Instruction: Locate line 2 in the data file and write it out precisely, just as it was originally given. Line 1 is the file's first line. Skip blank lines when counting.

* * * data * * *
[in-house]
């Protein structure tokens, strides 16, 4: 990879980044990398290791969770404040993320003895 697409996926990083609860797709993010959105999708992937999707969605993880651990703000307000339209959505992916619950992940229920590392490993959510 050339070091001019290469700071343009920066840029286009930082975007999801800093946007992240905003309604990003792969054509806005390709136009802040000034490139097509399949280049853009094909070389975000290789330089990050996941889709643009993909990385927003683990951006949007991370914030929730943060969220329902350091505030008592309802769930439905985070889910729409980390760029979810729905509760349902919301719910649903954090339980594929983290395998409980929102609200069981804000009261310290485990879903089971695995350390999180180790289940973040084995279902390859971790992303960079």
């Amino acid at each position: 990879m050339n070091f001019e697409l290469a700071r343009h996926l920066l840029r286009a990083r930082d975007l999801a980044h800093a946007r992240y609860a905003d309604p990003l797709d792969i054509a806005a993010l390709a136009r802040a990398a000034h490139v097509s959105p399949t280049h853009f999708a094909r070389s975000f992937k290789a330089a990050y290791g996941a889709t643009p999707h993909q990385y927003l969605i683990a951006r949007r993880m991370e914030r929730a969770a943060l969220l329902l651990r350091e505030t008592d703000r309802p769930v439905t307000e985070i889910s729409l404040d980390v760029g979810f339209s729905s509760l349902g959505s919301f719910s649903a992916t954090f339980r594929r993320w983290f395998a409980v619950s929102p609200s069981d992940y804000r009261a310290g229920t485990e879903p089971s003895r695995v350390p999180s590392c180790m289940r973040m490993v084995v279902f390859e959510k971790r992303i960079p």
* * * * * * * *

């Protein structure tokens, strides 16, 4: 990879980044990398290791969770404040993320003895 697409996926990083609860797709993010959105999708992937999707969605993880651990703000307000339209959505992916619950992940229920590392490993959510 050339070091001019290469700071343009920066840029286009930082975007999801800093946007992240905003309604990003792969054509806005390709136009802040000034490139097509399949280049853009094909070389975000290789330089990050996941889709643009993909990385927003683990951006949007991370914030929730943060969220329902350091505030008592309802769930439905985070889910729409980390760029979810729905509760349902919301719910649903954090339980594929983290395998409980929102609200069981804000009261310290485990879903089971695995350390999180180790289940973040084995279902390859971790992303960079």